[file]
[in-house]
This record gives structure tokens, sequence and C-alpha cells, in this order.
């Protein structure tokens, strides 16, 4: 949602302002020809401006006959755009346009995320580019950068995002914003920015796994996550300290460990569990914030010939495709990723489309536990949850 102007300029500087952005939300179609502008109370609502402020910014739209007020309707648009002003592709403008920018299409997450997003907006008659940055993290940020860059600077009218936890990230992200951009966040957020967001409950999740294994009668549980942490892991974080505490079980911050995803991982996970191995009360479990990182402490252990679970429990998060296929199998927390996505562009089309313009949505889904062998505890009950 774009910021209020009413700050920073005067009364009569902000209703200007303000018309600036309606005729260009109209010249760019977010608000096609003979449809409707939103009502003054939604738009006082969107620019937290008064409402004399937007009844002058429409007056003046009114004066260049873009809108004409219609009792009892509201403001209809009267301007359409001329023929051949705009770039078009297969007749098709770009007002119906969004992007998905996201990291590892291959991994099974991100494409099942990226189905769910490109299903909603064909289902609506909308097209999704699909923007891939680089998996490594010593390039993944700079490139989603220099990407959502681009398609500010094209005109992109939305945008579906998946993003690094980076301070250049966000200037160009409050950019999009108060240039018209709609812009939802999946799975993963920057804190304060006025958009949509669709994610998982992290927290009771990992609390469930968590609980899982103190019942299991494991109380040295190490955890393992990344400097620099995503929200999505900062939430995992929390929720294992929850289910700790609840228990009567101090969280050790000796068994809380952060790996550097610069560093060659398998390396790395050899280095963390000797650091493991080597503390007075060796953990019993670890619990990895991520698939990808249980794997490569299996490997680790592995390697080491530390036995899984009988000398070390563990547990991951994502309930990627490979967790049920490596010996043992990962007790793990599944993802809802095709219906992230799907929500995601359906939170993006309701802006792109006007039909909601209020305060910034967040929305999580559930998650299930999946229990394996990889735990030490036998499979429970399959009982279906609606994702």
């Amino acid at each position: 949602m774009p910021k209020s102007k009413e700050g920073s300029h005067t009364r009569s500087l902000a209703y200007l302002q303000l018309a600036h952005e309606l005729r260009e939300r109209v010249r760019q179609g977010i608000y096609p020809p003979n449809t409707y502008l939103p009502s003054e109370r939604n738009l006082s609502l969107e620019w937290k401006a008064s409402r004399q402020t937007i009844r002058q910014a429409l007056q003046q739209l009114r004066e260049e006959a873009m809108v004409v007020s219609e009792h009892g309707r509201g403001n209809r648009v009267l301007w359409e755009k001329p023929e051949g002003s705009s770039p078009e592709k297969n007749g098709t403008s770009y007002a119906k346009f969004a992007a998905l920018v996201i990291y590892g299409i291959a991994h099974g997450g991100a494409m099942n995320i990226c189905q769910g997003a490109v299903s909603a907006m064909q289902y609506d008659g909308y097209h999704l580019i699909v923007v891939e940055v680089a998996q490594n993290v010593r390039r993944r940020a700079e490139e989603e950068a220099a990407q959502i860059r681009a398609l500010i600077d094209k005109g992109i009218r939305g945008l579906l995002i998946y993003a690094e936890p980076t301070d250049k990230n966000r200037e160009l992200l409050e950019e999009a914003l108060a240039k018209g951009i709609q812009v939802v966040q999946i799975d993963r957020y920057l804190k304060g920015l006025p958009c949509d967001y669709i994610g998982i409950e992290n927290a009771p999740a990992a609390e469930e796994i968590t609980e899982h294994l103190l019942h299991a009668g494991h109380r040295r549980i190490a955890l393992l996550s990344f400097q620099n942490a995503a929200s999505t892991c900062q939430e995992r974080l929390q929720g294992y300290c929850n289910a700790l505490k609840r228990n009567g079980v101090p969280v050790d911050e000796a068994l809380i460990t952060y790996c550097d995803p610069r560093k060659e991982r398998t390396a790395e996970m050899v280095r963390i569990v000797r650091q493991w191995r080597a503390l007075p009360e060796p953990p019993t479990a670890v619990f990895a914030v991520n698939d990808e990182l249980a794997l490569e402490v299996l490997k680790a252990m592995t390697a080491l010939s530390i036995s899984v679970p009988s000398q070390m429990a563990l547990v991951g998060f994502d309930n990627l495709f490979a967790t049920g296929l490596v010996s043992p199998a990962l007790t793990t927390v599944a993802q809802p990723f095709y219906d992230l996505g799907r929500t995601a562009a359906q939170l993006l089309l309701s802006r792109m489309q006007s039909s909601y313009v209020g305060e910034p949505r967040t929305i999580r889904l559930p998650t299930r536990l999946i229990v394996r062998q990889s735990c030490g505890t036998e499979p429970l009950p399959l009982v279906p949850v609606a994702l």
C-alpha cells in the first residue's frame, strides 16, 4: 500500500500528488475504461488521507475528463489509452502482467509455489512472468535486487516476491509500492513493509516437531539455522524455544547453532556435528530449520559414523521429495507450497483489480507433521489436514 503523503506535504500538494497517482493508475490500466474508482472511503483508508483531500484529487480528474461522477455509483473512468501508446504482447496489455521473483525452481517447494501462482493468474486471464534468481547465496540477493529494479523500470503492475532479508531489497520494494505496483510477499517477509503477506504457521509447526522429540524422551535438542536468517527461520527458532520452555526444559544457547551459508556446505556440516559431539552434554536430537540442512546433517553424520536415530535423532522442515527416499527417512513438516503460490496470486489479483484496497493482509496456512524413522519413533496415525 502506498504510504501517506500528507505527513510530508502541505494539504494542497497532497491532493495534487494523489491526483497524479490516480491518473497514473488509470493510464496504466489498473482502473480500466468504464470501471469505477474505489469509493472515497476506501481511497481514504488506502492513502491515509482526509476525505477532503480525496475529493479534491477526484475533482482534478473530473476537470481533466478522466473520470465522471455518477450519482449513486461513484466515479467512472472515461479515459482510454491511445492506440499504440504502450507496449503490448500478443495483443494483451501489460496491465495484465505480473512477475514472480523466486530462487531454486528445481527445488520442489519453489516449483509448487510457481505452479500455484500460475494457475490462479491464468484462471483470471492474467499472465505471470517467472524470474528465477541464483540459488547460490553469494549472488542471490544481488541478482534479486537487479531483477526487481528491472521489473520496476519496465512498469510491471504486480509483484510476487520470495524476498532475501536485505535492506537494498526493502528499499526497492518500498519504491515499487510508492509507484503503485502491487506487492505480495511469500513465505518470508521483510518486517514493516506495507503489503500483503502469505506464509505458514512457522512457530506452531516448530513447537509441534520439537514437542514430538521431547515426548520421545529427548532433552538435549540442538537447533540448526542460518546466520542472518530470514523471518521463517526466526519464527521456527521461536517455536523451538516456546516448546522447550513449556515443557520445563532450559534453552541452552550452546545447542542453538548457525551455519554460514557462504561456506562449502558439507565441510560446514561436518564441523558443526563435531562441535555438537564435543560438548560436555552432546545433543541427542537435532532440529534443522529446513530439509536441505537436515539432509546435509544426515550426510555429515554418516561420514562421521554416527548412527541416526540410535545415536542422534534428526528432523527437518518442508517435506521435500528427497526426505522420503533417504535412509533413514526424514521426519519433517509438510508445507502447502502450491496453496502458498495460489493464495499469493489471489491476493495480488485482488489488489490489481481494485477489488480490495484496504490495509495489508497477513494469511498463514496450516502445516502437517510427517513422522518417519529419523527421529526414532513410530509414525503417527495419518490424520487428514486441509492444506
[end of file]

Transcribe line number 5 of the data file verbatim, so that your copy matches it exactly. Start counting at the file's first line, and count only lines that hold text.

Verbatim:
C-alpha cells in the first residue's frame, strides 16, 4: 500500500500528488475504461488521507475528463489509452502482467509455489512472468535486487516476491509500492513493509516437531539455522524455544547453532556435528530449520559414523521429495507450497483489480507433521489436514 503523503506535504500538494497517482493508475490500466474508482472511503483508508483531500484529487480528474461522477455509483473512468501508446504482447496489455521473483525452481517447494501462482493468474486471464534468481547465496540477493529494479523500470503492475532479508531489497520494494505496483510477499517477509503477506504457521509447526522429540524422551535438542536468517527461520527458532520452555526444559544457547551459508556446505556440516559431539552434554536430537540442512546433517553424520536415530535423532522442515527416499527417512513438516503460490496470486489479483484496497493482509496456512524413522519413533496415525 502506498504510504501517506500528507505527513510530508502541505494539504494542497497532497491532493495534487494523489491526483497524479490516480491518473497514473488509470493510464496504466489498473482502473480500466468504464470501471469505477474505489469509493472515497476506501481511497481514504488506502492513502491515509482526509476525505477532503480525496475529493479534491477526484475533482482534478473530473476537470481533466478522466473520470465522471455518477450519482449513486461513484466515479467512472472515461479515459482510454491511445492506440499504440504502450507496449503490448500478443495483443494483451501489460496491465495484465505480473512477475514472480523466486530462487531454486528445481527445488520442489519453489516449483509448487510457481505452479500455484500460475494457475490462479491464468484462471483470471492474467499472465505471470517467472524470474528465477541464483540459488547460490553469494549472488542471490544481488541478482534479486537487479531483477526487481528491472521489473520496476519496465512498469510491471504486480509483484510476487520470495524476498532475501536485505535492506537494498526493502528499499526497492518500498519504491515499487510508492509507484503503485502491487506487492505480495511469500513465505518470508521483510518486517514493516506495507503489503500483503502469505506464509505458514512457522512457530506452531516448530513447537509441534520439537514437542514430538521431547515426548520421545529427548532433552538435549540442538537447533540448526542460518546466520542472518530470514523471518521463517526466526519464527521456527521461536517455536523451538516456546516448546522447550513449556515443557520445563532450559534453552541452552550452546545447542542453538548457525551455519554460514557462504561456506562449502558439507565441510560446514561436518564441523558443526563435531562441535555438537564435543560438548560436555552432546545433543541427542537435532532440529534443522529446513530439509536441505537436515539432509546435509544426515550426510555429515554418516561420514562421521554416527548412527541416526540410535545415536542422534534428526528432523527437518518442508517435506521435500528427497526426505522420503533417504535412509533413514526424514521426519519433517509438510508445507502447502502450491496453496502458498495460489493464495499469493489471489491476493495480488485482488489488489490489481481494485477489488480490495484496504490495509495489508497477513494469511498463514496450516502445516502437517510427517513422522518417519529419523527421529526414532513410530509414525503417527495419518490424520487428514486441509492444506